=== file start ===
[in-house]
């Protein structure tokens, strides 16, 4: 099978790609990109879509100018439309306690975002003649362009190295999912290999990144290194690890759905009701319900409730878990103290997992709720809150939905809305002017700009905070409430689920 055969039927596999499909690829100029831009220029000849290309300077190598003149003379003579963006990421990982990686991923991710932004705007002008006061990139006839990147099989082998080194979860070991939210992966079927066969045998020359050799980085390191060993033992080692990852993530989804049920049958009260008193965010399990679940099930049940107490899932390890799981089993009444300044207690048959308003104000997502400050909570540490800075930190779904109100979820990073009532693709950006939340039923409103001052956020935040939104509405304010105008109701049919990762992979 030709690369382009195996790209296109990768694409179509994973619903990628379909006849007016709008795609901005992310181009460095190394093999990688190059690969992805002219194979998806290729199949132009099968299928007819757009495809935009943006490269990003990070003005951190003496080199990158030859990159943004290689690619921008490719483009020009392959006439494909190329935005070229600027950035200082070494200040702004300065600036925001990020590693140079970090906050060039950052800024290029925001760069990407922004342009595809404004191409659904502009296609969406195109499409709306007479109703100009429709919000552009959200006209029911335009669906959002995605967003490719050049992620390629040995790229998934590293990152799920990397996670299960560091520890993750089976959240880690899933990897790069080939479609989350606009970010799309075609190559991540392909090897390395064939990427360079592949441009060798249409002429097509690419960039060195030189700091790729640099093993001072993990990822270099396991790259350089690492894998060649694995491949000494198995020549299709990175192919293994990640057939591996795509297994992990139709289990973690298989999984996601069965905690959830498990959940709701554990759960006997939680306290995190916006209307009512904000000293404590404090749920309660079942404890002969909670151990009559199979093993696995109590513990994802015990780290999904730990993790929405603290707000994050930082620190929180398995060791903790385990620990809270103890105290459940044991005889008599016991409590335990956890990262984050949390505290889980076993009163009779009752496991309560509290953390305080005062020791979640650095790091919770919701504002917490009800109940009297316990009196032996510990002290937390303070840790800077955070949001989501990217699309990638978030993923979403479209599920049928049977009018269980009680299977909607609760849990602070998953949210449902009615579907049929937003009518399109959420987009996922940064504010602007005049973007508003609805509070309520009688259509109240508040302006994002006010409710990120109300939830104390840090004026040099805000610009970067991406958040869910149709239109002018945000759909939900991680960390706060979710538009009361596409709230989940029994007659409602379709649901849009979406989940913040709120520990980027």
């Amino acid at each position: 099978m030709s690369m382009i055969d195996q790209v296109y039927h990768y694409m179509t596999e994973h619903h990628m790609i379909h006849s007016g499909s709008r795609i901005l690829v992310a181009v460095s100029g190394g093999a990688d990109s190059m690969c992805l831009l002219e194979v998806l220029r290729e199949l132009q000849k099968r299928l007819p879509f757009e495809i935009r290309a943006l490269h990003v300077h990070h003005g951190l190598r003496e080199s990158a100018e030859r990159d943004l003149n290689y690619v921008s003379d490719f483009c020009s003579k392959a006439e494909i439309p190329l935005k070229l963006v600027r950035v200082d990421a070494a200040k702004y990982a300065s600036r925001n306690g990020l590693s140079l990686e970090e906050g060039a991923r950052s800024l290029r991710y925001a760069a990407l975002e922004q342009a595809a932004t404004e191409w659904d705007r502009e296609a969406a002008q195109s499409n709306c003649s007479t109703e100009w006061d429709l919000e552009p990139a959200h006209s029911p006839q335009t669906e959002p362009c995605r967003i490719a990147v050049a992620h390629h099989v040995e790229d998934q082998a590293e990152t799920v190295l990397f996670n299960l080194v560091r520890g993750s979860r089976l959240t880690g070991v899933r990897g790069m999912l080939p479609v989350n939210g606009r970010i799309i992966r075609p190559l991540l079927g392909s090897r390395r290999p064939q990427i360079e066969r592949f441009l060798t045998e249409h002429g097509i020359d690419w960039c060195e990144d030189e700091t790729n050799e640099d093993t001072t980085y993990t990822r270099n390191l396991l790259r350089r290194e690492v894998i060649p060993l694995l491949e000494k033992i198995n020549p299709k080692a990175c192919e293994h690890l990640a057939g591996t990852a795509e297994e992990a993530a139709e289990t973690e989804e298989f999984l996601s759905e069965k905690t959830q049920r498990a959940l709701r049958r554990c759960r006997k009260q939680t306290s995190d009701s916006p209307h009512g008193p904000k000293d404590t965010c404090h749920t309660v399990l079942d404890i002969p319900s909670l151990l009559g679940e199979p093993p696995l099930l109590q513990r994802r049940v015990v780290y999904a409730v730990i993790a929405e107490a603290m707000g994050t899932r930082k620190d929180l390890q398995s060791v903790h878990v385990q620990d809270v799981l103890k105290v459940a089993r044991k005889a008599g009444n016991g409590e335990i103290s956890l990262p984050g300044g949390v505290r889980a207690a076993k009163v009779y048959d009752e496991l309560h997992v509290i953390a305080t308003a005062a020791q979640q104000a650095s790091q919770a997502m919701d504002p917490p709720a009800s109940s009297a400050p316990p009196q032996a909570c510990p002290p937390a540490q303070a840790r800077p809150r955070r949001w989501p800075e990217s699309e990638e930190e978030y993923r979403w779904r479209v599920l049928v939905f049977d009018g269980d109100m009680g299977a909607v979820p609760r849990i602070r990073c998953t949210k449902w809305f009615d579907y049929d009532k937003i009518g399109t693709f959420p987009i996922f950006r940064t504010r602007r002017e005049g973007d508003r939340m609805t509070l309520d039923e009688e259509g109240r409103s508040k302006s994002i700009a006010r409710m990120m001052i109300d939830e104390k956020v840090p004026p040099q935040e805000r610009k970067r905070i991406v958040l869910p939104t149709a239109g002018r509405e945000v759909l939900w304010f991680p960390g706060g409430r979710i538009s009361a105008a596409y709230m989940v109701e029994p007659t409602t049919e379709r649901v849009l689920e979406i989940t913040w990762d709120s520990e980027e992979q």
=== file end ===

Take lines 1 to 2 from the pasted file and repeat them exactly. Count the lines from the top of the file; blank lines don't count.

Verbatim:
[in-house]
């Protein structure tokens, strides 16, 4: 099978790609990109879509100018439309306690975002003649362009190295999912290999990144290194690890759905009701319900409730878990103290997992709720809150939905809305002017700009905070409430689920 055969039927596999499909690829100029831009220029000849290309300077190598003149003379003579963006990421990982990686991923991710932004705007002008006061990139006839990147099989082998080194979860070991939210992966079927066969045998020359050799980085390191060993033992080692990852993530989804049920049958009260008193965010399990679940099930049940107490899932390890799981089993009444300044207690048959308003104000997502400050909570540490800075930190779904109100979820990073009532693709950006939340039923409103001052956020935040939104509405304010105008109701049919990762992979 030709690369382009195996790209296109990768694409179509994973619903990628379909006849007016709008795609901005992310181009460095190394093999990688190059690969992805002219194979998806290729199949132009099968299928007819757009495809935009943006490269990003990070003005951190003496080199990158030859990159943004290689690619921008490719483009020009392959006439494909190329935005070229600027950035200082070494200040702004300065600036925001990020590693140079970090906050060039950052800024290029925001760069990407922004342009595809404004191409659904502009296609969406195109499409709306007479109703100009429709919000552009959200006209029911335009669906959002995605967003490719050049992620390629040995790229998934590293990152799920990397996670299960560091520890993750089976959240880690899933990897790069080939479609989350606009970010799309075609190559991540392909090897390395064939990427360079592949441009060798249409002429097509690419960039060195030189700091790729640099093993001072993990990822270099396991790259350089690492894998060649694995491949000494198995020549299709990175192919293994990640057939591996795509297994992990139709289990973690298989999984996601069965905690959830498990959940709701554990759960006997939680306290995190916006209307009512904000000293404590404090749920309660079942404890002969909670151990009559199979093993696995109590513990994802015990780290999904730990993790929405603290707000994050930082620190929180398995060791903790385990620990809270103890105290459940044991005889008599016991409590335990956890990262984050949390505290889980076993009163009779009752496991309560509290953390305080005062020791979640650095790091919770919701504002917490009800109940009297316990009196032996510990002290937390303070840790800077955070949001989501990217699309990638978030993923979403479209599920049928049977009018269980009680299977909607609760849990602070998953949210449902009615579907049929937003009518399109959420987009996922940064504010602007005049973007508003609805509070309520009688259509109240508040302006994002006010409710990120109300939830104390840090004026040099805000610009970067991406958040869910149709239109002018945000759909939900991680960390706060979710538009009361596409709230989940029994007659409602379709649901849009979406989940913040709120520990980027």